The Huffington Post,  April 27, 2015

Arturo Lopez Levy

Original here: http://www.huffingtonpost.com/arturo-lopez-levy/what-are-the-consequences_1_b_7144090.html

The April 14th decision to remove Cuba off the State Department’s State Sponsors of Terrorism list is the most important, concrete step towards normalization of diplomatic relations with Havana taken by the U.S. government since the Carter Administration. It has both tangible and intangible implications of historical importance to Cuba’s relations with the U.S and its triangular relations with other major international actors.

First, if Cuba is not a terrorist threat, it is difficult to say that it is a threat to the U.S. at all given the asymmetry of power between the two states, and Cuba’s renunciation of nuclear weapons by signing and ratifying the Tlatelolco and nuclear non-proliferation treaties in the late 90s.

Second, it clarifies Cuba in America’s official narrative not as a security threat but a country in transition, which is more in line both with Cuba’s own self-image and how Latin American and European countries see it. Such a description undermines any rationality for the embargo and lends itself to a U.S. policy that emphasizes engagement and people to people contacts.

Third, it enables Obama to stop applying the Trading With the Enemy Act of 1917 to Cuba, the law on which much of the executive branch’s sanctions regime, including limits on American citizens’ right to travel, is based. If next September the president decides not to renew his authority to impose sanctions to Cuba under this law, citizens could challenge in court the prohibition to travel and succeed.

Fourth, it reduces Cuban state’s liability for individual claims in U.S. courts for acts that occurred under Cuba’s jurisdiction; cases that have already cost the island’s frozen accounts in U.S. banks millions of dollars. Taking Cuba off the list of terrorist nations would help an eventual settlement of claims between Cuba and USA, as part of a normalization process.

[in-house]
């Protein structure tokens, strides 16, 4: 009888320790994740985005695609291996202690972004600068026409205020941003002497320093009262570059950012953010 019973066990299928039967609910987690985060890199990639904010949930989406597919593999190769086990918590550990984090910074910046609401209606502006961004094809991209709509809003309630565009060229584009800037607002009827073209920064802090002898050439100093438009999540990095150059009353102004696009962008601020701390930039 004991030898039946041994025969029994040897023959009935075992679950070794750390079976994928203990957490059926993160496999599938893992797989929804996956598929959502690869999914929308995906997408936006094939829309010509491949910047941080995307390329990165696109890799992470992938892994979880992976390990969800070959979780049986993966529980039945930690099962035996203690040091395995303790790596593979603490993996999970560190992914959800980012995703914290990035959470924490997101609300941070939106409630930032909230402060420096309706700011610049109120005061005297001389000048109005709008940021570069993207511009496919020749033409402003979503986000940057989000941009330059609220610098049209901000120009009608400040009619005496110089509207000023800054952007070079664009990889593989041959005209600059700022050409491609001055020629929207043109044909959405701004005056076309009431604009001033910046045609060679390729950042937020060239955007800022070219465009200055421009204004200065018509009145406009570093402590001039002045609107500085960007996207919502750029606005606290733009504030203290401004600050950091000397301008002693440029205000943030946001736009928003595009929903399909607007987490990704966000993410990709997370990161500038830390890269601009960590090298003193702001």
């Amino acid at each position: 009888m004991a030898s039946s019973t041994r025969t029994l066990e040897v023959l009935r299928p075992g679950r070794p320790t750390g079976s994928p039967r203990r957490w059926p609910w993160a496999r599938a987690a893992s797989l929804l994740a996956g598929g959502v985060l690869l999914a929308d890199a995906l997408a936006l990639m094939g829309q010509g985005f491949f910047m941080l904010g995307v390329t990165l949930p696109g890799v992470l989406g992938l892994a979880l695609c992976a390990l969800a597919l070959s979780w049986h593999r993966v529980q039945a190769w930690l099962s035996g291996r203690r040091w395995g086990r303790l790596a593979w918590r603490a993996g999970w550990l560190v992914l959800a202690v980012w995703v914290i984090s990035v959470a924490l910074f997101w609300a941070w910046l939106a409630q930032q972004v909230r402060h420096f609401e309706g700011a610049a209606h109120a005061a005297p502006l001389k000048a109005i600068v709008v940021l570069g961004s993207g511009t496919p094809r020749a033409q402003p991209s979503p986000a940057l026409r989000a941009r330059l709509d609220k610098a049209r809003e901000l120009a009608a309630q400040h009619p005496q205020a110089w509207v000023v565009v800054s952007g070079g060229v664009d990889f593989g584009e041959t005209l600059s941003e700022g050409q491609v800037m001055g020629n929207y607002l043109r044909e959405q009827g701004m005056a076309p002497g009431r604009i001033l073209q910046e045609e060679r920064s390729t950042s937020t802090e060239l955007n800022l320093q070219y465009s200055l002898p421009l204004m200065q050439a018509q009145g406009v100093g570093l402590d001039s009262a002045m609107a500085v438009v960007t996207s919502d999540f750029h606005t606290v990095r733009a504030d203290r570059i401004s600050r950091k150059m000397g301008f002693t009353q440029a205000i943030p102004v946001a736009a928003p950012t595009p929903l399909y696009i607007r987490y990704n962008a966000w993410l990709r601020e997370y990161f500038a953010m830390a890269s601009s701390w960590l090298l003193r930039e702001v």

Fifth, so long as Cuba was falsely designated on the terror list, it would not have agreed to opening embassies. Now the road to embassies in both capitals is open. Similarly, Cuba off the list lessens the regulatory risks and enforcement threats used by the U.S. government to pressure banks not to deal with Cuba, giving the nation greater latitude in gaining finance and benefitting from two-way trade.

Sixth, it encourages other countries to foster closer ties with Cuba, as it eliminates the drama involved in having commercial relations with a country designated a sponsor of terrorism by Washington. This will be especially meaningful for the European Union, which is also reviewing its policy towards Cuba, which has always resisted the extraterritoriality of U.S. sanctions on its companies.

Seven: taking Cuba off the list means countries can take the State Department list, a U.S. national security tool, more seriously. Cuba’s inclusion on the list was seen on the island as an insulting lie. Removing this unnecessary barb, that has prevented bilateral relations, will build confidence for more flexible Cuban nationalist positions. The gratuitous inclusion on the list has harmed U.S. soft power, in many sectors of Cuban and Latin American civil society. In Cuba, ending such charade became a nationalist cause. One statement that most hurt Yoani Sánchez, opposition blogger, was her insistence on keeping Cuba on the list of terrorist countries because according to her: “The Castros have not put their guns away.”

Another important element is the effect that taking Cuba off the list will have on American and Latin American perceptions of the power held by pro-embargo Cuban Americans. The legal procedure for removing Cuba from the list dubs them the losers from the start. The president simply gives Congress 45 days advance notice of his intention to remove Cuba from the list of countries that sponsor terrorism. Obama requires the advice of Congress, not its consent.  The president knows how to count and he realized the pro-embargo legislators don’t have the votes to pass a bill or a joint resolution immune from a presidential veto.

In conclusion, President Obama prevails. Legislators can comment, write letters to the president and reflect on Obama’s decision. Thus, opponents such as Senators Marco Rubio, Ted Cruz and Robert Menendez are stuck in the role of the chorus in Greek tragedies: shouting, screaming and crying but not playing a substantial role. Cuba will be off the State Department list of States Sponsors of terrorism. A major roadblock to the rapprochement track between Cuba and the United States has been removed


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